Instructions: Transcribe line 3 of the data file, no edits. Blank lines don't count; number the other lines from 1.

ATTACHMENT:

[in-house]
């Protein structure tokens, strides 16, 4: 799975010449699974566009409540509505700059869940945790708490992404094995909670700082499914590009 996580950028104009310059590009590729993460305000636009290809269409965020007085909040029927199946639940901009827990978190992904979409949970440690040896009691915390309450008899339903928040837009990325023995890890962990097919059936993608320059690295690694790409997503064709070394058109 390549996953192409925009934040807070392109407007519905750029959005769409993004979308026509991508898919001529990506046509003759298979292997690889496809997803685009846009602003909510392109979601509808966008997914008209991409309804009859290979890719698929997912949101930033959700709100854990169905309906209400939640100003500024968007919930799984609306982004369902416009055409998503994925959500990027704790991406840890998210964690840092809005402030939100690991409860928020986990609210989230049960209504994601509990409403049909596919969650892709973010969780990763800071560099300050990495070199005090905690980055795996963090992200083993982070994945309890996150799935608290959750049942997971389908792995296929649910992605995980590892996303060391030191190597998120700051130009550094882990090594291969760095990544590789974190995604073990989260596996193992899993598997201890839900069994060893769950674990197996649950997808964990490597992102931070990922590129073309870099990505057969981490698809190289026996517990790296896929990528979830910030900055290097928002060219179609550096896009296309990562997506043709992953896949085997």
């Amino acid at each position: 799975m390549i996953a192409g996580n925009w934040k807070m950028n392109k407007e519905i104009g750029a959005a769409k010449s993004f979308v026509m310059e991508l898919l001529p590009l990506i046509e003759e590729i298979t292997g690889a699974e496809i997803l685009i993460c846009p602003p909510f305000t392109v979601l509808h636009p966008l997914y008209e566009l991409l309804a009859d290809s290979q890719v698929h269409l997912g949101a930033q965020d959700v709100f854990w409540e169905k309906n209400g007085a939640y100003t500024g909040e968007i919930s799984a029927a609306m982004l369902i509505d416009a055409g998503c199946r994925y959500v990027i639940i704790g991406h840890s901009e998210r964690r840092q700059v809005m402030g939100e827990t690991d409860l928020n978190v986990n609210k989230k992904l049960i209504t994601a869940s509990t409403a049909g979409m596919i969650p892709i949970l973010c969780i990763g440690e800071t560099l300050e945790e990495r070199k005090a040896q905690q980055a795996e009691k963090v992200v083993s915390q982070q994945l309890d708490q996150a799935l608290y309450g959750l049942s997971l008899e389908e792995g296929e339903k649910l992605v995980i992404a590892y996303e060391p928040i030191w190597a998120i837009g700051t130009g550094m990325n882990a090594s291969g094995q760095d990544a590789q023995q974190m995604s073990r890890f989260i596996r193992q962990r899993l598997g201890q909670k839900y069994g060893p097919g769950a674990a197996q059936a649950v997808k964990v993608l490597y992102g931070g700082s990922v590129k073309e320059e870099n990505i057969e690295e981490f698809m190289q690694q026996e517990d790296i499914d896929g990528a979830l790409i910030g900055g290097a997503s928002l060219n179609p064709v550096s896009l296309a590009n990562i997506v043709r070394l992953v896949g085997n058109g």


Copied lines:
């Amino acid at each position: 799975m390549i996953a192409g996580n925009w934040k807070m950028n392109k407007e519905i104009g750029a959005a769409k010449s993004f979308v026509m310059e991508l898919l001529p590009l990506i046509e003759e590729i298979t292997g690889a699974e496809i997803l685009i993460c846009p602003p909510f305000t392109v979601l509808h636009p966008l997914y008209e566009l991409l309804a009859d290809s290979q890719v698929h269409l997912g949101a930033q965020d959700v709100f854990w409540e169905k309906n209400g007085a939640y100003t500024g909040e968007i919930s799984a029927a609306m982004l369902i509505d416009a055409g998503c199946r994925y959500v990027i639940i704790g991406h840890s901009e998210r964690r840092q700059v809005m402030g939100e827990t690991d409860l928020n978190v986990n609210k989230k992904l049960i209504t994601a869940s509990t409403a049909g979409m596919i969650p892709i949970l973010c969780i990763g440690e800071t560099l300050e945790e990495r070199k005090a040896q905690q980055a795996e009691k963090v992200v083993s915390q982070q994945l309890d708490q996150a799935l608290y309450g959750l049942s997971l008899e389908e792995g296929e339903k649910l992605v995980i992404a590892y996303e060391p928040i030191w190597a998120i837009g700051t130009g550094m990325n882990a090594s291969g094995q760095d990544a590789q023995q974190m995604s073990r890890f989260i596996r193992q962990r899993l598997g201890q909670k839900y069994g060893p097919g769950a674990a197996q059936a649950v997808k964990v993608l490597y992102g931070g700082s990922v590129k073309e320059e870099n990505i057969e690295e981490f698809m190289q690694q026996e517990d790296i499914d896929g990528a979830l790409i910030g900055g290097a997503s928002l060219n179609p064709v550096s896009l296309a590009n990562i997506v043709r070394l992953v896949g085997n058109g």